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Alcohol Content in Beer

Alcohol content in beer varies from one brand to another. Beer heads the list of alcoholic beverage consumption in the world. The popularity of beer can be gauged from the fact it is third in rank after water and tea in global consumption of drinks. In general, beer is prepared from starches, which are brewed and fermented. The starches are normally derived from malted barley, though wheat, corn or maize, millet, potato, cassava root, sorghum, agave, and rice are also widely used in preparation of beer. Hops are added to beers to provide flavor and act as preservatives. The bitterness of beer comes from these hops. A few brands of beers are flavored with fruits and herbs. The history of beers goes back to several millennia, with many historians dating the origin of beers to around 9,000 BC.

Beers are usually categorized into two major types, the pale lager beers that are popular all over the world, and the distinct ales that are restricted to a few regions. Ales are further classified as pale ale, brown ale, and stout ale. Majority of beers contain between 4% and 6% of alcohol content by volume. However, the alcohol content in beer can vary from less than 1% to more than 20% in a few cases. The basic ingredients of beers are fermented starch, yeast that produces the fermentation, flavoring materials like hops, and water.

Most of the beers available in the global market contain barley malt as the basic starch material. The microorganism of yeast ferments the malt into what makes up the alcohol content in beer - alcohol and carbon dioxide by metabolizing the sugars in the grains. The common yeasts used are lager yeast and ale yeast. The lager beer and ale beer derive their names from these yeasts. Ale yeasts are fast acting, while lager yeasts are slow in their fermentation action. The fibrous husk of this barley malt produces amylase, which is a powerful digestive enzyme. This enzyme converts the starch into sugar. Hops balance the sweet nature of the barley malt to provide bitterness. The bitterness of beers is measured on an International Bitterness Unites Scale.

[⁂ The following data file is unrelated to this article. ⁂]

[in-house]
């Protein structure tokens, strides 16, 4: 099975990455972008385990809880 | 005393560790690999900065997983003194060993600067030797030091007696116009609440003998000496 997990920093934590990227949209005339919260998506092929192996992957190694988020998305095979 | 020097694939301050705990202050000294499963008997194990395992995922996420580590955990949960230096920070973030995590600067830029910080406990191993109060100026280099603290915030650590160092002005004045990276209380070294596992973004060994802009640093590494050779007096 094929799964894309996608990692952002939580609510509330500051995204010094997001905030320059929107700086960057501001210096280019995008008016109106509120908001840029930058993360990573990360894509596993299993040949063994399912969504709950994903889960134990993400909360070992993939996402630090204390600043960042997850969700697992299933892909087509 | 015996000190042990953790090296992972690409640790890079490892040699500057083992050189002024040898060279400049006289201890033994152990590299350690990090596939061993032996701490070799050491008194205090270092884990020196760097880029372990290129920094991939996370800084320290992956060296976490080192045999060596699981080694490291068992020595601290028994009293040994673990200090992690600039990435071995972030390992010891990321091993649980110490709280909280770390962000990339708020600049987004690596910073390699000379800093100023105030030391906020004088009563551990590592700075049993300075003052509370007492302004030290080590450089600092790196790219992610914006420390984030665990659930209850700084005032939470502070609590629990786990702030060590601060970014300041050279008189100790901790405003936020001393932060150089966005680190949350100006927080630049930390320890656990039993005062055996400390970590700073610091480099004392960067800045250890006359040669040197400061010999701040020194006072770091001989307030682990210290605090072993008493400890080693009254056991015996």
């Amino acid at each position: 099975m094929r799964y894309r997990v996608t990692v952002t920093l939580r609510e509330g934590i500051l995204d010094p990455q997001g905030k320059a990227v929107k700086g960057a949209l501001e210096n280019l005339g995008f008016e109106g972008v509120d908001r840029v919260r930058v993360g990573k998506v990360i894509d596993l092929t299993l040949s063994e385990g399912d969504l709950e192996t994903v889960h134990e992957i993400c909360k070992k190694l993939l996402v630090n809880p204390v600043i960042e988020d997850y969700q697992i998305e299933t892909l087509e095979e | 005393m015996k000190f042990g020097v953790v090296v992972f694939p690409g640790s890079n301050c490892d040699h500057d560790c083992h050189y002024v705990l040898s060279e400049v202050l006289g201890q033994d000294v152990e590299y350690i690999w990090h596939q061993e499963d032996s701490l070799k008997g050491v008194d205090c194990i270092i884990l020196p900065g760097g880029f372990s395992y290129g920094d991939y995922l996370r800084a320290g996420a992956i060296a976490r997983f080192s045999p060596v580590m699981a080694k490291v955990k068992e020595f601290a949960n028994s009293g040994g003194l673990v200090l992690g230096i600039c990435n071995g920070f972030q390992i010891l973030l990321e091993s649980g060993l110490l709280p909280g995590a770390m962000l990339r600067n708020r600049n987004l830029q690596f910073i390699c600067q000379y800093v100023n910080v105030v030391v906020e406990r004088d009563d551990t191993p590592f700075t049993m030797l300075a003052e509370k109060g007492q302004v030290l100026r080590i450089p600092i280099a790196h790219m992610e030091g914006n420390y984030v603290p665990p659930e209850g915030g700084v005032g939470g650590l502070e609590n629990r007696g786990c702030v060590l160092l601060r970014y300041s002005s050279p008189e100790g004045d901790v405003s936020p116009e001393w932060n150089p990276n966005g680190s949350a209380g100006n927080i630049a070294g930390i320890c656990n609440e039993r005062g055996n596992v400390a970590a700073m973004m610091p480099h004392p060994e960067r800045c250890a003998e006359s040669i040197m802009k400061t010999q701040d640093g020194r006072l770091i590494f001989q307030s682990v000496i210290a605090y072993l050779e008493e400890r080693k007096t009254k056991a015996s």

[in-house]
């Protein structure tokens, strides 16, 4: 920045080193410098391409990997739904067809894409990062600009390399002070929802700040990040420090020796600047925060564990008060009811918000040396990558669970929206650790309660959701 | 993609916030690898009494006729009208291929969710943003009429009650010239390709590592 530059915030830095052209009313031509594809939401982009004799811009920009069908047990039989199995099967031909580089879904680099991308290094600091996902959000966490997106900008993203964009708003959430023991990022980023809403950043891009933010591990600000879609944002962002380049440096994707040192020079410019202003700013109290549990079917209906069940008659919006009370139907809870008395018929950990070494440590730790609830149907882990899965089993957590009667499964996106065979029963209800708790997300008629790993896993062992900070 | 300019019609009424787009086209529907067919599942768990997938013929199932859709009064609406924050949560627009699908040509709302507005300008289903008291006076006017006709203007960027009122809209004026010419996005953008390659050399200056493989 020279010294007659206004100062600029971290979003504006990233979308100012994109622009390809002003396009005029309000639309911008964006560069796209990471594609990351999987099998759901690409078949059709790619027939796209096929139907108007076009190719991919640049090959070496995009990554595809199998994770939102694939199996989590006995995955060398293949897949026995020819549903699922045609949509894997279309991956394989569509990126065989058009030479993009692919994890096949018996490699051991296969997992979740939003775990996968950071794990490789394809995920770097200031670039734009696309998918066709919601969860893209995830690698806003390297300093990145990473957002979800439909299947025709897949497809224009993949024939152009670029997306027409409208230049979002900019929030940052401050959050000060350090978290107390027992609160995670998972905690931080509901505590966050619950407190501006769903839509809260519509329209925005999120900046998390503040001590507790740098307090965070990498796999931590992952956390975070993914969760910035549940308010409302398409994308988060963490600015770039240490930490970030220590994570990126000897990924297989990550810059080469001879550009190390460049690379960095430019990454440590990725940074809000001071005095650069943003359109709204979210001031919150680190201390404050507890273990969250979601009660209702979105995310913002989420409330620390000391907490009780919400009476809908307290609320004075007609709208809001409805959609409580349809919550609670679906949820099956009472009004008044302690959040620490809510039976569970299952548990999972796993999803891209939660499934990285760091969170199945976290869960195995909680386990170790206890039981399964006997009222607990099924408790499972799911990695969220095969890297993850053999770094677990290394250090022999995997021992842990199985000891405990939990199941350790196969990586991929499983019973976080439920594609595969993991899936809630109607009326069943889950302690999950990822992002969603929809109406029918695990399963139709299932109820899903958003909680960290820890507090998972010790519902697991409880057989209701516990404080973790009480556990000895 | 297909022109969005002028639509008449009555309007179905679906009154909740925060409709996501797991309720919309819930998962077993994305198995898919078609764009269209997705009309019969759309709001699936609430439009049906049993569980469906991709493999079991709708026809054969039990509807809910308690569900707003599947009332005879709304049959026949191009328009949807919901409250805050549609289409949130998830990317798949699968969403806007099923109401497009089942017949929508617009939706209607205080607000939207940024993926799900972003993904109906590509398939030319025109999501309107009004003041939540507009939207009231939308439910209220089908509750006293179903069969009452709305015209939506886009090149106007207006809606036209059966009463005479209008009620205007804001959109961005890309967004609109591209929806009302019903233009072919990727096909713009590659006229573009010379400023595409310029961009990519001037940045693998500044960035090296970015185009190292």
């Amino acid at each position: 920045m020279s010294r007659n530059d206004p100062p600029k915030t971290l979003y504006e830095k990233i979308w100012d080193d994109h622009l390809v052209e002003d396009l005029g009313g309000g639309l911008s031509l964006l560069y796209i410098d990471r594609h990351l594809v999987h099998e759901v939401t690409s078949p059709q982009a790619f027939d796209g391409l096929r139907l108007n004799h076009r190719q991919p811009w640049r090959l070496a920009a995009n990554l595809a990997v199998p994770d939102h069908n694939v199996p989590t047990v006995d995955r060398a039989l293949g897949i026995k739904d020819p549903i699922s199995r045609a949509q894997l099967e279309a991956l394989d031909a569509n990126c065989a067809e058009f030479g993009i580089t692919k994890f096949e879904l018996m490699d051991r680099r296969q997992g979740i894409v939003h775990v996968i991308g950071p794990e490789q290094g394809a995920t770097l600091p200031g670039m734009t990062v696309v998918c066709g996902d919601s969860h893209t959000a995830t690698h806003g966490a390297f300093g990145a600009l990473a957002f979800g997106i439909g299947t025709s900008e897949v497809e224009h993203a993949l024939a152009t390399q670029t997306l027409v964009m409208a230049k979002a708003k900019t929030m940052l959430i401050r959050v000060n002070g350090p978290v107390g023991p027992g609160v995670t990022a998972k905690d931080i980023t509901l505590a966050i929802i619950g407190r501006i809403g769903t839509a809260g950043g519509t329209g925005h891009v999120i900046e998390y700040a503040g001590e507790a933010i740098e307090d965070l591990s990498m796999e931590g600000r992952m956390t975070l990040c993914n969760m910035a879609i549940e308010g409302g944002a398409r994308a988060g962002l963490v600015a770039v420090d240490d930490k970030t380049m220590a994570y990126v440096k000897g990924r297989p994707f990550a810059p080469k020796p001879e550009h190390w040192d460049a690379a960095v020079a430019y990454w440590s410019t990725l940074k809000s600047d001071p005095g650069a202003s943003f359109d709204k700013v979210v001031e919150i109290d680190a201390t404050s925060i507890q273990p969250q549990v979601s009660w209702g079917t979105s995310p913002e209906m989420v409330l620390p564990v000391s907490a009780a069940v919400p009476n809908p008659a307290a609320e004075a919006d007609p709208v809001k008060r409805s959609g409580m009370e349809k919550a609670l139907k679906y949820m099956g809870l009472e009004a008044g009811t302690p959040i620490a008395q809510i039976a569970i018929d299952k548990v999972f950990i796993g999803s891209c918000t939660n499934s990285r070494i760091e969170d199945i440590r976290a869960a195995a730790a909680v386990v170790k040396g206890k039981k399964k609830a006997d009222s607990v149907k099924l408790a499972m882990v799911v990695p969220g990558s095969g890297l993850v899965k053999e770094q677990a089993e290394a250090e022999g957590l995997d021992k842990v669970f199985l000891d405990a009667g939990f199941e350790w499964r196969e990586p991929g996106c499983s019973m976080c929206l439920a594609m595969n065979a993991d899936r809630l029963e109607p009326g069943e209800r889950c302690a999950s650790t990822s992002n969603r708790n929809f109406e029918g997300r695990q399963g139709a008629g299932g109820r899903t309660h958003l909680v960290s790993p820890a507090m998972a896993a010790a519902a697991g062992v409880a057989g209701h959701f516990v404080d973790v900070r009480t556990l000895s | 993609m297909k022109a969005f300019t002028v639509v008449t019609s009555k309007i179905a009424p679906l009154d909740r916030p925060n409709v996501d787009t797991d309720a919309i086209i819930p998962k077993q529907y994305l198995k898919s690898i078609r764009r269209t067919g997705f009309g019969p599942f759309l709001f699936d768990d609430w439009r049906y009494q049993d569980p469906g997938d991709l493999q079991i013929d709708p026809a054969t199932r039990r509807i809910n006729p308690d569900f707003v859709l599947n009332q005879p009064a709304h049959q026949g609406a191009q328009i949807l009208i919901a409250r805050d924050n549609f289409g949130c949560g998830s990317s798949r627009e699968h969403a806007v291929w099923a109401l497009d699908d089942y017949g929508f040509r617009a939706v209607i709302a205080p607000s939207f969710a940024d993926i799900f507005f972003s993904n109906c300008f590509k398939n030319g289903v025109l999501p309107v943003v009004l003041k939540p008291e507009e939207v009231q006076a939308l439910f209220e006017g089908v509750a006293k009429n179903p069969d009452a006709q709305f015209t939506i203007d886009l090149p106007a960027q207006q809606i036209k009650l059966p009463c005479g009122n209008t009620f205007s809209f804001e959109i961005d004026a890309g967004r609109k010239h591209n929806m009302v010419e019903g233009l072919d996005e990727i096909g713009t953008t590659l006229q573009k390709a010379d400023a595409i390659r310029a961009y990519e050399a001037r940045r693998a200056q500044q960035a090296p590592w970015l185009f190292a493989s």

The pale lagers that are consumed by majority of people have alcoholic strength in the range of 4% to 6%. However, beers with 14% alcohol by volume or abv are also available in many countries. Certain brands of beers have about 20% abv through re-pitching of the beers with champagne yeast. Beers with around 41% had also been brewed through a special process of freeze-distilling.

So? Who Highest Alcohol Conntent in Beer?

When alcoholic drinks were included in the Guinness Book of World Records, Vetter 33 was listed as the strongest beer at that time in 1994 with 10.5% abv, though Samichlaus from Switzerland had been recorded earlier as the beer with maximum strength of 14% abv.

When brewers started using champagne yeasts, the abv increased. Samuel Adams achieved 20% abv with his Millennium beer and then enhanced it to about 25.6% abv with the beer named Utopias. BrewDog used the freeze distilling method of eisbock to make 32% abv beer, Tactical Nuclear Penguin, and 41% abv beer, Sink The Bismarck! in 2009. The other strong beers produced through this process are Schorschbock of German brewer, Schorschbrau, with 31% abv and Dave of Hair of the Dog, with 29% abv.

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